For Larry Granroth, a NASA data analyst, the “chorus waves” sound like something out of a movie.
“There’s a wide variety of sounds,” he says. “Some of the sound effects are like spacecraft chasing each other and shooting lasers or something.”
Granroth works for NASA’s Electric and Magnetic Field Instrument Suite and Integrated Science team at the University of Iowa; the team released recordings from the Van Allen belt.
Granroth says the NASA Van Allen probes have been exploring the hostile radiation belts surrounding Earth, collecting detailed measures of high-energy particles and radio waves.
The Van Allen belt protects the Earth from space rays like solar winds by collecting radiation. Bill Kurth is a scientist working on the project. He says these chirps explain how the protection works.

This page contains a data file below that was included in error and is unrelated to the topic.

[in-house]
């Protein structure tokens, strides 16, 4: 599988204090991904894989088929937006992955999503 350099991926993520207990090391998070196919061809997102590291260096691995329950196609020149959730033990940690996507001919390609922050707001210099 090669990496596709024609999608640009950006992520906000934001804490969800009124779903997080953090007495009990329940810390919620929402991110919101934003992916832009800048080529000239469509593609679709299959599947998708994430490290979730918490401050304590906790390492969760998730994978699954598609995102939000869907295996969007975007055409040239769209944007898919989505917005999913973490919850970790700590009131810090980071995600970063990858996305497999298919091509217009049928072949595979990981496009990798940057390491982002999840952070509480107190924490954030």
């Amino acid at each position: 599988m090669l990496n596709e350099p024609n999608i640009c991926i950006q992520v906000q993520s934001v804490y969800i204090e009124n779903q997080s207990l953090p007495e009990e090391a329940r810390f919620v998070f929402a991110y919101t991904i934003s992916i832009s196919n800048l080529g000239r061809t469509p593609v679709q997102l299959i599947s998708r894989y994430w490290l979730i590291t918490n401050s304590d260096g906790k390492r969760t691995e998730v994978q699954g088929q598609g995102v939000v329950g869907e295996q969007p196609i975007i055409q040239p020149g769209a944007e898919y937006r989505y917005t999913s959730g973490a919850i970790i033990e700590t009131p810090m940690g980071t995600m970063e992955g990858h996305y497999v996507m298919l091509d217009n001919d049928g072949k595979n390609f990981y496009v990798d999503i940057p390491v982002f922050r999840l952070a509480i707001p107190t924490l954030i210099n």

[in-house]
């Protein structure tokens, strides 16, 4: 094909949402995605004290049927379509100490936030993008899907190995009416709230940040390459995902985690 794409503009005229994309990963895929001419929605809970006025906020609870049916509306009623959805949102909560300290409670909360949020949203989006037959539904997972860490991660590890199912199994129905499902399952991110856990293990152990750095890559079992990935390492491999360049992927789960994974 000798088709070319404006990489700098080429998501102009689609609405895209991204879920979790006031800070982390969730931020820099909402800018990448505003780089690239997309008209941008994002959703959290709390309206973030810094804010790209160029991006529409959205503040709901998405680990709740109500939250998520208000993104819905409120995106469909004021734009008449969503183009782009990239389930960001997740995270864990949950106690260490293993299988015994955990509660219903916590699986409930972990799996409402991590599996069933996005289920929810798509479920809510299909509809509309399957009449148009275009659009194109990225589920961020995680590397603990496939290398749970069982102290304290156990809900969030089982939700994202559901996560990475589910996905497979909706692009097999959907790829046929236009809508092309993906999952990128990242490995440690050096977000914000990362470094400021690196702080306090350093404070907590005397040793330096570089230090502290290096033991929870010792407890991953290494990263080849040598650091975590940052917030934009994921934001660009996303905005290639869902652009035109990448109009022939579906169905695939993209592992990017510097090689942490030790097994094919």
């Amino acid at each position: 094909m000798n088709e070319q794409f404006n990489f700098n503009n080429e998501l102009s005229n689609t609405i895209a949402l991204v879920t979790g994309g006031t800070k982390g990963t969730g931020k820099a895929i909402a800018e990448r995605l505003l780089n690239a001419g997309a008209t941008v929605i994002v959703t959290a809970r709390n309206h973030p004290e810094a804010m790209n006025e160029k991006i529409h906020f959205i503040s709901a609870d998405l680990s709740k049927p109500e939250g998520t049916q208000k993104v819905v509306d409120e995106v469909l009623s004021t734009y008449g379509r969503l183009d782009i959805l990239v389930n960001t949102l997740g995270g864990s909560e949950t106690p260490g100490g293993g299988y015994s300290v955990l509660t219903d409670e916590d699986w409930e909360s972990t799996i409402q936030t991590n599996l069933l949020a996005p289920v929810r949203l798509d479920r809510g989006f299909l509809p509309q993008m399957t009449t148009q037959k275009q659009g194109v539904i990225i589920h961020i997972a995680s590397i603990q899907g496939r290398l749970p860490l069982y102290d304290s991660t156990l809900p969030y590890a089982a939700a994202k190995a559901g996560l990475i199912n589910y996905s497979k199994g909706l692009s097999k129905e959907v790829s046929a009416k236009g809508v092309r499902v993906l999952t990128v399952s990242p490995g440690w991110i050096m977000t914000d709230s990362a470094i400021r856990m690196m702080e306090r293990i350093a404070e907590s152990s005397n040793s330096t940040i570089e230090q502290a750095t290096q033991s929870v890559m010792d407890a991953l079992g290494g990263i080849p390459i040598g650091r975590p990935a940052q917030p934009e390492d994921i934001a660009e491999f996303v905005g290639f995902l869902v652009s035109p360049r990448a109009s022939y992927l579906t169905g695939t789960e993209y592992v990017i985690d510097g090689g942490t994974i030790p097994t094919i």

“These waves, we think, are responsible for both the loss and creation of radiation belt electrons,” he says. “It’s a very complex process.”
There have been other recordings of these radio waves before, according to Kurth.
The sounds are recordings of radio waves, recorded through a receiver just like the one you’re using in your car right now. Kurth describes it as “tuning into the Van Allen belt.”
They hope to publish more recordings later this month.